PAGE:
Back in the day, I thought a $600 for a bump was a job well done. But how about $10,000?!
The Northeast storm earlier this week led to thousands of flights cancellations, including most United flight in/out of New York and Washington, DC on Wednesday. Allison Preiss was booked on an oversold United flight from Washington Dulles to Austin in a cheap fare class. She had no seat assignment and one of the seats on her flight was broken.
Volunteers were solicited, with an offer of $1,000 to take a later flight. There were no takers and Preise was forced off. United tired to make her sign a statement saying she had “volunteered” to give up her seat, but she refused. She knew to ask for cash.
Only United didn’t want to give her any cash.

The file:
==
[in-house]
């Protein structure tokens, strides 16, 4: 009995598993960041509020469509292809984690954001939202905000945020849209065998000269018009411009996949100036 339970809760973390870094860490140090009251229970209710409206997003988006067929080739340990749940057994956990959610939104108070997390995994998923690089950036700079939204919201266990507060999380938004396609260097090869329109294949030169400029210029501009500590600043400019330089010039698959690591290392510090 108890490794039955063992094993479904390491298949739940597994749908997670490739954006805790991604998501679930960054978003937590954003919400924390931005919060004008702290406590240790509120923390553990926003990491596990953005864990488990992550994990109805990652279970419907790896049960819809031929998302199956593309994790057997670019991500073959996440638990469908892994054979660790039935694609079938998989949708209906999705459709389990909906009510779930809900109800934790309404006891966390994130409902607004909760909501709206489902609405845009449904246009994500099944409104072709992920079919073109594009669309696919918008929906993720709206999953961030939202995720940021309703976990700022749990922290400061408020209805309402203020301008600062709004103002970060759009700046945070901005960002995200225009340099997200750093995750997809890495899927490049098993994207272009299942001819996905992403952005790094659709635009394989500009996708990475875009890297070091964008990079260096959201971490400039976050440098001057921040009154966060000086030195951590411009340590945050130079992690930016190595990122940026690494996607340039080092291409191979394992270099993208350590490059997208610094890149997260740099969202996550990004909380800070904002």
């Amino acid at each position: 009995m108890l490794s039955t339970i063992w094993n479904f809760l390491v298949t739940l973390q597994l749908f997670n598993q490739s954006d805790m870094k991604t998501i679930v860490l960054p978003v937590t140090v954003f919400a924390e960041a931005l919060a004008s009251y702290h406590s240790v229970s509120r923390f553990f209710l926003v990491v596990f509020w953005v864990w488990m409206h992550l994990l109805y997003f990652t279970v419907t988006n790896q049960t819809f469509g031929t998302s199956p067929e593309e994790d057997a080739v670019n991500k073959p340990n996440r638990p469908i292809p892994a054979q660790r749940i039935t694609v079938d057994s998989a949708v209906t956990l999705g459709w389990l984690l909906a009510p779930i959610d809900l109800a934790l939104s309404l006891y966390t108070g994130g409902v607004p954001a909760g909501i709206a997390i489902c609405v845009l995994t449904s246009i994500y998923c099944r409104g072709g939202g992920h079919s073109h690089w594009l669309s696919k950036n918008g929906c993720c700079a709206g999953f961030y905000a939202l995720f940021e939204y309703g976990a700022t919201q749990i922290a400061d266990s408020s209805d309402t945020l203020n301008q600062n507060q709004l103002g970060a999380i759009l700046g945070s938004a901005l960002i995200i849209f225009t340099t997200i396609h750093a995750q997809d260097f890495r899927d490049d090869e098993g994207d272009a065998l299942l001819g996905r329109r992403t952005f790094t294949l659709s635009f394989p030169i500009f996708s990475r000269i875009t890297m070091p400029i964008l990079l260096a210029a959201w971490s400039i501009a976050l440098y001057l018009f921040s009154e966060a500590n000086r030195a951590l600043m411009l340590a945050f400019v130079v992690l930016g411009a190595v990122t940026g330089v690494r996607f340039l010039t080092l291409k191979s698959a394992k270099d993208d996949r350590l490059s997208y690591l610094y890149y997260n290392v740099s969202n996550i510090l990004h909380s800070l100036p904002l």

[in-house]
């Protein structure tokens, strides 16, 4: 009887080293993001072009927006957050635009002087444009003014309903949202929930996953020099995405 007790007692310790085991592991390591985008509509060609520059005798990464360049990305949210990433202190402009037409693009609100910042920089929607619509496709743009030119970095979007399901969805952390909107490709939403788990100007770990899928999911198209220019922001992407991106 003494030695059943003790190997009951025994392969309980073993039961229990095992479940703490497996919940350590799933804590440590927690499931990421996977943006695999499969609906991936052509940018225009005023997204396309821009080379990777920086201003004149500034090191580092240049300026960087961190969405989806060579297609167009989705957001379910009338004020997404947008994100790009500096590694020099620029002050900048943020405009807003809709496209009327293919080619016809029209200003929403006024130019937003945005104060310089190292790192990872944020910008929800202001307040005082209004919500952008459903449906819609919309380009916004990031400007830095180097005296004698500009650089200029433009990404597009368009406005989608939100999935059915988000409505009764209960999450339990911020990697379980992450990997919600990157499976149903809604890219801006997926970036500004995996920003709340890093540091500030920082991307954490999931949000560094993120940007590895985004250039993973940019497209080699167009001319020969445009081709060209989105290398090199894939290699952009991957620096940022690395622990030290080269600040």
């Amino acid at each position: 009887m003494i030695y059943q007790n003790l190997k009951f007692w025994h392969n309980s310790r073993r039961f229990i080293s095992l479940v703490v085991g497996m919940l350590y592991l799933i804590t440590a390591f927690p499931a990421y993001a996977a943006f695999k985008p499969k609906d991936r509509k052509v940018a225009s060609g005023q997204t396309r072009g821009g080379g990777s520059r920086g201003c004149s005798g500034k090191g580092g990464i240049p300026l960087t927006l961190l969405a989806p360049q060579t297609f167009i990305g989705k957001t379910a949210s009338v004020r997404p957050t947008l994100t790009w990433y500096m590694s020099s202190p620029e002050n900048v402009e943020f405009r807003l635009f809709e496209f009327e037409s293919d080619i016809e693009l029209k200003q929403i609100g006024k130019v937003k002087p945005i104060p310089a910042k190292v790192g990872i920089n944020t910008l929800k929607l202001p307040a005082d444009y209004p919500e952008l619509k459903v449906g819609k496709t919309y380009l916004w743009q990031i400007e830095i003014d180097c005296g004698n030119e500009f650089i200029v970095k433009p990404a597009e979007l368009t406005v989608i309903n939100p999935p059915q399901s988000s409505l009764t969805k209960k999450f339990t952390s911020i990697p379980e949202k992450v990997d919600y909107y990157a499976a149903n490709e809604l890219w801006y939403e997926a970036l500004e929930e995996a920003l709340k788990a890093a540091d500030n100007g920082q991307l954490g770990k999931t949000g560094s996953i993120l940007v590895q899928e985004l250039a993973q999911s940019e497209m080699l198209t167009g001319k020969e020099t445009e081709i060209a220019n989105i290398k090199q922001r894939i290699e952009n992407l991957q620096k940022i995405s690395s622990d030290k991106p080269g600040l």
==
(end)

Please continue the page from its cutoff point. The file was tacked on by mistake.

She was due some cash (as much as $1350 but likely closer to $650 due to her cheap fare class) but United offered her a $10,000 travel credit instead..and a $10 meal voucher.
She had to work here way up to it, though. First United offered her $2,000. She hesitated. Then $3,000. She hesitated. Then $4,000. She hesitated (but likely would have taken it, she told the TPG). But while she was thinking, the agent said he was authorized to offer her up to $10,000.
She took it.
I would have too…
This is how badly United didn’t want to give me cash: pic.twitter.com/sI7vmbeB2Q
— Allison M. Preiss (@allisonmpreiss) March 22, 2018
She pressed her luck by asking for lounge access as well. United said no way.
With a bachelorette party to get to, she ultimately flew Frontier nonstop to Austin.
While not amazed, I am amused that United would prefer to give away $10,000 in flight credit than likely less than $1,000 in cash. Even with expiration dates and other resections, I have to imagine that Preiss will put this travel credit to very good use.
(H/T View from the Wing / image courtesy of Allison Preiss)